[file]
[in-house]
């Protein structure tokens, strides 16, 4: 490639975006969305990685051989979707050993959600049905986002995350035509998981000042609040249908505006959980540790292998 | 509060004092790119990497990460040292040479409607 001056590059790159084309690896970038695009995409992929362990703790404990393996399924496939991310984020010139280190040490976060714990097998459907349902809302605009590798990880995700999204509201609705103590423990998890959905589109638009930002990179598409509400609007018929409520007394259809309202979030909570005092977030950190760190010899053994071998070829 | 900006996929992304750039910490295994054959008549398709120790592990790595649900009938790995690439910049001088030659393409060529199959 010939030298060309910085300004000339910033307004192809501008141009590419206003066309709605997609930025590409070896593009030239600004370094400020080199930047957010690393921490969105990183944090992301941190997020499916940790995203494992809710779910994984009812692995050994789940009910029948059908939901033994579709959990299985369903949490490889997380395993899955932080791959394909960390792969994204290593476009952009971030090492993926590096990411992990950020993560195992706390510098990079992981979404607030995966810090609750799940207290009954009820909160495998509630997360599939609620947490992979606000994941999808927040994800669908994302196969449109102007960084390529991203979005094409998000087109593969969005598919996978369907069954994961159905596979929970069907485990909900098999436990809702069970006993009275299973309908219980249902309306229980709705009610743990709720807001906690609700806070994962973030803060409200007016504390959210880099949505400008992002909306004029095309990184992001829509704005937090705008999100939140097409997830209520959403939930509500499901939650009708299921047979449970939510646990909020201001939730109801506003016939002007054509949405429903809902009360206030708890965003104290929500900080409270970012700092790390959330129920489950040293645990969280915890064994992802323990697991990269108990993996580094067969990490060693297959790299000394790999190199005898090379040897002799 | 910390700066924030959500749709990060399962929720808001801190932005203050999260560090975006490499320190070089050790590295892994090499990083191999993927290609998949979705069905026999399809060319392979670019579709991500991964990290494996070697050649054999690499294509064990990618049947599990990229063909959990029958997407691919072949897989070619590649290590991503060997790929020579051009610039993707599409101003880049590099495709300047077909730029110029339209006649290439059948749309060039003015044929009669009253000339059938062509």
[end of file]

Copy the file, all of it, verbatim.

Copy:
[in-house]
């Protein structure tokens, strides 16, 4: 490639975006969305990685051989979707050993959600049905986002995350035509998981000042609040249908505006959980540790292998 | 509060004092790119990497990460040292040479409607 001056590059790159084309690896970038695009995409992929362990703790404990393996399924496939991310984020010139280190040490976060714990097998459907349902809302605009590798990880995700999204509201609705103590423990998890959905589109638009930002990179598409509400609007018929409520007394259809309202979030909570005092977030950190760190010899053994071998070829 | 900006996929992304750039910490295994054959008549398709120790592990790595649900009938790995690439910049001088030659393409060529199959 010939030298060309910085300004000339910033307004192809501008141009590419206003066309709605997609930025590409070896593009030239600004370094400020080199930047957010690393921490969105990183944090992301941190997020499916940790995203494992809710779910994984009812692995050994789940009910029948059908939901033994579709959990299985369903949490490889997380395993899955932080791959394909960390792969994204290593476009952009971030090492993926590096990411992990950020993560195992706390510098990079992981979404607030995966810090609750799940207290009954009820909160495998509630997360599939609620947490992979606000994941999808927040994800669908994302196969449109102007960084390529991203979005094409998000087109593969969005598919996978369907069954994961159905596979929970069907485990909900098999436990809702069970006993009275299973309908219980249902309306229980709705009610743990709720807001906690609700806070994962973030803060409200007016504390959210880099949505400008992002909306004029095309990184992001829509704005937090705008999100939140097409997830209520959403939930509500499901939650009708299921047979449970939510646990909020201001939730109801506003016939002007054509949405429903809902009360206030708890965003104290929500900080409270970012700092790390959330129920489950040293645990969280915890064994992802323990697991990269108990993996580094067969990490060693297959790299000394790999190199005898090379040897002799 | 910390700066924030959500749709990060399962929720808001801190932005203050999260560090975006490499320190070089050790590295892994090499990083191999993927290609998949979705069905026999399809060319392979670019579709991500991964990290494996070697050649054999690499294509064990990618049947599990990229063909959990029958997407691919072949897989070619590649290590991503060997790929020579051009610039993707599409101003880049590099495709300047077909730029110029339209006649290439059948749309060039003015044929009669009253000339059938062509």